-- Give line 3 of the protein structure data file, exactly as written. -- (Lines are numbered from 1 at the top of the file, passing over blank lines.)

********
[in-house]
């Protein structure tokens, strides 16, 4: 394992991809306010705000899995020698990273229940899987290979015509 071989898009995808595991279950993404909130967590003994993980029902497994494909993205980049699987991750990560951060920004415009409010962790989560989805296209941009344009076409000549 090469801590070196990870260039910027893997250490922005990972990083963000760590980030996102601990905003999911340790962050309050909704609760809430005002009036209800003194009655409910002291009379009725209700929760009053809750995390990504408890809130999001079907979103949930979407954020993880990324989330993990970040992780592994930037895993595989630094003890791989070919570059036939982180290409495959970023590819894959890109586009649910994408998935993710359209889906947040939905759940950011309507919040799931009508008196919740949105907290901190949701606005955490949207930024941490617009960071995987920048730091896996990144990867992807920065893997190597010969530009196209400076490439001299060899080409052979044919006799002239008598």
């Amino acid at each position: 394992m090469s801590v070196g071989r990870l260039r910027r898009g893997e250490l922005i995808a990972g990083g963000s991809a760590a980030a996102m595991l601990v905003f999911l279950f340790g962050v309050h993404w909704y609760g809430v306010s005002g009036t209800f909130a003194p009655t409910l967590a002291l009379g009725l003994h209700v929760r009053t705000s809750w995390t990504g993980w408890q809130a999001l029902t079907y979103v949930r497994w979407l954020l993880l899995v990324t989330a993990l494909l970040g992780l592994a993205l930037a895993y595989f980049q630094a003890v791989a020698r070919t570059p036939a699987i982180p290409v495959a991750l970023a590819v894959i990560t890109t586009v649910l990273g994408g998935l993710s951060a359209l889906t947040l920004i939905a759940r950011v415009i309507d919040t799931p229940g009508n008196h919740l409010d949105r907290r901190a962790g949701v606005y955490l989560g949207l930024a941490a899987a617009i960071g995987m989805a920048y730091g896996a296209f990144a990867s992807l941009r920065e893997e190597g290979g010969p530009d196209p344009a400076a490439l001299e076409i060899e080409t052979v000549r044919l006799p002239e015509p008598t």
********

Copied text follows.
């Amino acid at each position: 394992m090469s801590v070196g071989r990870l260039r910027r898009g893997e250490l922005i995808a990972g990083g963000s991809a760590a980030a996102m595991l601990v905003f999911l279950f340790g962050v309050h993404w909704y609760g809430v306010s005002g009036t209800f909130a003194p009655t409910l967590a002291l009379g009725l003994h209700v929760r009053t705000s809750w995390t990504g993980w408890q809130a999001l029902t079907y979103v949930r497994w979407l954020l993880l899995v990324t989330a993990l494909l970040g992780l592994a993205l930037a895993y595989f980049q630094a003890v791989a020698r070919t570059p036939a699987i982180p290409v495959a991750l970023a590819v894959i990560t890109t586009v649910l990273g994408g998935l993710s951060a359209l889906t947040l920004i939905a759940r950011v415009i309507d919040t799931p229940g009508n008196h919740l409010d949105r907290r901190a962790g949701v606005y955490l989560g949207l930024a941490a899987a617009i960071g995987m989805a920048y730091g896996a296209f990144a990867s992807l941009r920065e893997e190597g290979g010969p530009d196209p344009a400076a490439l001299e076409i060899e080409t052979v000549r044919l006799p002239e015509p008598t």